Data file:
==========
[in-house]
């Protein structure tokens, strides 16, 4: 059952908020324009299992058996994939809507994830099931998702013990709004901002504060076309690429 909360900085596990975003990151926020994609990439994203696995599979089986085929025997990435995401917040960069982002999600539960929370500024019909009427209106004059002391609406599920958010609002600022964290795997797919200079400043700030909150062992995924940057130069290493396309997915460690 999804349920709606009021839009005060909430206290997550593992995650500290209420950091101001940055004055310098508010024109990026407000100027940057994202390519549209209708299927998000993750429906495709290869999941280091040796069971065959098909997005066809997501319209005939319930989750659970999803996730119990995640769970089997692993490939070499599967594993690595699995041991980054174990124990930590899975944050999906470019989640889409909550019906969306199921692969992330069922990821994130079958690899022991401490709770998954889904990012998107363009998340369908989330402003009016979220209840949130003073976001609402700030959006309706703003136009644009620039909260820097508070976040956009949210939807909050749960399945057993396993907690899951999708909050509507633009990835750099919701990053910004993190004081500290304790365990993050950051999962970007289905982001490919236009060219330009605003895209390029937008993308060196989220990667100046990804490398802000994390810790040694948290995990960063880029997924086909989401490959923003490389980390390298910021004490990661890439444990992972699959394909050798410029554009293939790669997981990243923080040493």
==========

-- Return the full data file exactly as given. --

[in-house]
């Protein structure tokens, strides 16, 4: 059952908020324009299992058996994939809507994830099931998702013990709004901002504060076309690429 909360900085596990975003990151926020994609990439994203696995599979089986085929025997990435995401917040960069982002999600539960929370500024019909009427209106004059002391609406599920958010609002600022964290795997797919200079400043700030909150062992995924940057130069290493396309997915460690 999804349920709606009021839009005060909430206290997550593992995650500290209420950091101001940055004055310098508010024109990026407000100027940057994202390519549209209708299927998000993750429906495709290869999941280091040796069971065959098909997005066809997501319209005939319930989750659970999803996730119990995640769970089997692993490939070499599967594993690595699995041991980054174990124990930590899975944050999906470019989640889409909550019906969306199921692969992330069922990821994130079958690899022991401490709770998954889904990012998107363009998340369908989330402003009016979220209840949130003073976001609402700030959006309706703003136009644009620039909260820097508070976040956009949210939807909050749960399945057993396993907690899951999708909050509507633009990835750099919701990053910004993190004081500290304790365990993050950051999962970007289905982001490919236009060219330009605003895209390029937008993308060196989220990667100046990804490398802000994390810790040694948290995990960063880029997924086909989401490959923003490389980390390298910021004490990661890439444990992972699959394909050798410029554009293939790669997981990243923080040493």